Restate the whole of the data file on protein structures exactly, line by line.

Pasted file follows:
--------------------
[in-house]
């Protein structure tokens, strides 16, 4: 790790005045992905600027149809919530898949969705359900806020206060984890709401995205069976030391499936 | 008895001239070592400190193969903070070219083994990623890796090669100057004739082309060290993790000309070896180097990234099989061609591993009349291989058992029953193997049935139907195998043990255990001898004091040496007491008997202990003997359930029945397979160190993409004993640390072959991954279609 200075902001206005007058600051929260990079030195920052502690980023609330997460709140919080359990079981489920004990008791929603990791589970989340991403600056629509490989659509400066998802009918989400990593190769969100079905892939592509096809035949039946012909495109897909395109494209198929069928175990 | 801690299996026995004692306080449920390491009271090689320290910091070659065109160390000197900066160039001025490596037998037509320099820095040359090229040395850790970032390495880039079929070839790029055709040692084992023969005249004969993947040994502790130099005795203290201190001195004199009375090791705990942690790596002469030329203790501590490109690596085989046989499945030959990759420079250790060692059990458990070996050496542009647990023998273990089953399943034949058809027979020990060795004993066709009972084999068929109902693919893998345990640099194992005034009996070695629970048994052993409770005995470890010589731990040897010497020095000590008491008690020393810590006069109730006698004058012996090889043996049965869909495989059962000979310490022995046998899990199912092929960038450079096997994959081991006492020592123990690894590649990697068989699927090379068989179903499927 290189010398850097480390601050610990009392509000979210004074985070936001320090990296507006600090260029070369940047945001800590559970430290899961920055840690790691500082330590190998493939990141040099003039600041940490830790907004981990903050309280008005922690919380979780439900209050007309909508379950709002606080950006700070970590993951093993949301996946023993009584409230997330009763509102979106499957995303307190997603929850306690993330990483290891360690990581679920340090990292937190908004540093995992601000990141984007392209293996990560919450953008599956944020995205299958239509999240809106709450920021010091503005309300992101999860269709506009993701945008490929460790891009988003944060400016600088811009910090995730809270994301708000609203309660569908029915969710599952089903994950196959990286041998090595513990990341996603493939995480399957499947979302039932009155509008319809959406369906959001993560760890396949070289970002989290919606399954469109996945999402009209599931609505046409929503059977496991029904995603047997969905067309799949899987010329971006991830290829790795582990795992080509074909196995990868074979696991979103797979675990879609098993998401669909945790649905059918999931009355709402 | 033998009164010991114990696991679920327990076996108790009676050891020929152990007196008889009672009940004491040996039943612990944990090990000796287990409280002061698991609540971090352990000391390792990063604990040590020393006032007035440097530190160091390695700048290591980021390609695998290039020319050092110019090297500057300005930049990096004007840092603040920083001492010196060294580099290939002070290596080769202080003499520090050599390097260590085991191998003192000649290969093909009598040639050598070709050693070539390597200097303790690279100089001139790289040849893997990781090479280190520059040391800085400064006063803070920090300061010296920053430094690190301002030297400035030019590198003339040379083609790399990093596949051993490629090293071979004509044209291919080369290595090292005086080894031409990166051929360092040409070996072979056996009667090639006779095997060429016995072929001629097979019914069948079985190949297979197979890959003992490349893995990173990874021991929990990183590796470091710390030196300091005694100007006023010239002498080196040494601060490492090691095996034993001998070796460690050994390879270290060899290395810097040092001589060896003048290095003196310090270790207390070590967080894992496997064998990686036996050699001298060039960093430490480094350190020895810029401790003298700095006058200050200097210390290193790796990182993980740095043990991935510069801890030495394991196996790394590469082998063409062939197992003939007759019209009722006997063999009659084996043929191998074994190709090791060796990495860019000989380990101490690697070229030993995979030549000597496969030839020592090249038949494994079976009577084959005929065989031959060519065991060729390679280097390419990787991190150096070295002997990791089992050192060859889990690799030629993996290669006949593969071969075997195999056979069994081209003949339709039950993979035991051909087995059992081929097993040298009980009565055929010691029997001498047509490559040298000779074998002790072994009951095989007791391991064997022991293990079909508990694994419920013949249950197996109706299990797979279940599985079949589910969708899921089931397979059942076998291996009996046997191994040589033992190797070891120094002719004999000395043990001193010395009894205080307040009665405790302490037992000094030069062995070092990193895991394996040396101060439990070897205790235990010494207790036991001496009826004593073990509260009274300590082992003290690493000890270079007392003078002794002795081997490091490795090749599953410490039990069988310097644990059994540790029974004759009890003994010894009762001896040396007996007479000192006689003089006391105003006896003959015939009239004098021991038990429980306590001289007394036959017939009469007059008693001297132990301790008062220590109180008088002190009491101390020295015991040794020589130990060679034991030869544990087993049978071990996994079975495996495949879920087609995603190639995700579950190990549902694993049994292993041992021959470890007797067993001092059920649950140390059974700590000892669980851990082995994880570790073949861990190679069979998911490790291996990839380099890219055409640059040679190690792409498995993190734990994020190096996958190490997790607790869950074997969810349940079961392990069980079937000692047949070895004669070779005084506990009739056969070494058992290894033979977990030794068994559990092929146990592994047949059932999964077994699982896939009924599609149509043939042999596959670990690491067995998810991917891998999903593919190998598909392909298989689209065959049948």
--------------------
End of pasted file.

[in-house]
């Protein structure tokens, strides 16, 4: 790790005045992905600027149809919530898949969705359900806020206060984890709401995205069976030391499936 | 008895001239070592400190193969903070070219083994990623890796090669100057004739082309060290993790000309070896180097990234099989061609591993009349291989058992029953193997049935139907195998043990255990001898004091040496007491008997202990003997359930029945397979160190993409004993640390072959991954279609 200075902001206005007058600051929260990079030195920052502690980023609330997460709140919080359990079981489920004990008791929603990791589970989340991403600056629509490989659509400066998802009918989400990593190769969100079905892939592509096809035949039946012909495109897909395109494209198929069928175990 | 801690299996026995004692306080449920390491009271090689320290910091070659065109160390000197900066160039001025490596037998037509320099820095040359090229040395850790970032390495880039079929070839790029055709040692084992023969005249004969993947040994502790130099005795203290201190001195004199009375090791705990942690790596002469030329203790501590490109690596085989046989499945030959990759420079250790060692059990458990070996050496542009647990023998273990089953399943034949058809027979020990060795004993066709009972084999068929109902693919893998345990640099194992005034009996070695629970048994052993409770005995470890010589731990040897010497020095000590008491008690020393810590006069109730006698004058012996090889043996049965869909495989059962000979310490022995046998899990199912092929960038450079096997994959081991006492020592123990690894590649990697068989699927090379068989179903499927 290189010398850097480390601050610990009392509000979210004074985070936001320090990296507006600090260029070369940047945001800590559970430290899961920055840690790691500082330590190998493939990141040099003039600041940490830790907004981990903050309280008005922690919380979780439900209050007309909508379950709002606080950006700070970590993951093993949301996946023993009584409230997330009763509102979106499957995303307190997603929850306690993330990483290891360690990581679920340090990292937190908004540093995992601000990141984007392209293996990560919450953008599956944020995205299958239509999240809106709450920021010091503005309300992101999860269709506009993701945008490929460790891009988003944060400016600088811009910090995730809270994301708000609203309660569908029915969710599952089903994950196959990286041998090595513990990341996603493939995480399957499947979302039932009155509008319809959406369906959001993560760890396949070289970002989290919606399954469109996945999402009209599931609505046409929503059977496991029904995603047997969905067309799949899987010329971006991830290829790795582990795992080509074909196995990868074979696991979103797979675990879609098993998401669909945790649905059918999931009355709402 | 033998009164010991114990696991679920327990076996108790009676050891020929152990007196008889009672009940004491040996039943612990944990090990000796287990409280002061698991609540971090352990000391390792990063604990040590020393006032007035440097530190160091390695700048290591980021390609695998290039020319050092110019090297500057300005930049990096004007840092603040920083001492010196060294580099290939002070290596080769202080003499520090050599390097260590085991191998003192000649290969093909009598040639050598070709050693070539390597200097303790690279100089001139790289040849893997990781090479280190520059040391800085400064006063803070920090300061010296920053430094690190301002030297400035030019590198003339040379083609790399990093596949051993490629090293071979004509044209291919080369290595090292005086080894031409990166051929360092040409070996072979056996009667090639006779095997060429016995072929001629097979019914069948079985190949297979197979890959003992490349893995990173990874021991929990990183590796470091710390030196300091005694100007006023010239002498080196040494601060490492090691095996034993001998070796460690050994390879270290060899290395810097040092001589060896003048290095003196310090270790207390070590967080894992496997064998990686036996050699001298060039960093430490480094350190020895810029401790003298700095006058200050200097210390290193790796990182993980740095043990991935510069801890030495394991196996790394590469082998063409062939197992003939007759019209009722006997063999009659084996043929191998074994190709090791060796990495860019000989380990101490690697070229030993995979030549000597496969030839020592090249038949494994079976009577084959005929065989031959060519065991060729390679280097390419990787991190150096070295002997990791089992050192060859889990690799030629993996290669006949593969071969075997195999056979069994081209003949339709039950993979035991051909087995059992081929097993040298009980009565055929010691029997001498047509490559040298000779074998002790072994009951095989007791391991064997022991293990079909508990694994419920013949249950197996109706299990797979279940599985079949589910969708899921089931397979059942076998291996009996046997191994040589033992190797070891120094002719004999000395043990001193010395009894205080307040009665405790302490037992000094030069062995070092990193895991394996040396101060439990070897205790235990010494207790036991001496009826004593073990509260009274300590082992003290690493000890270079007392003078002794002795081997490091490795090749599953410490039990069988310097644990059994540790029974004759009890003994010894009762001896040396007996007479000192006689003089006391105003006896003959015939009239004098021991038990429980306590001289007394036959017939009469007059008693001297132990301790008062220590109180008088002190009491101390020295015991040794020589130990060679034991030869544990087993049978071990996994079975495996495949879920087609995603190639995700579950190990549902694993049994292993041992021959470890007797067993001092059920649950140390059974700590000892669980851990082995994880570790073949861990190679069979998911490790291996990839380099890219055409640059040679190690792409498995993190734990994020190096996958190490997790607790869950074997969810349940079961392990069980079937000692047949070895004669070779005084506990009739056969070494058992290894033979977990030794068994559990092929146990592994047949059932999964077994699982896939009924599609149509043939042999596959670990690491067995998810991917891998999903593919190998598909392909298989689209065959049948």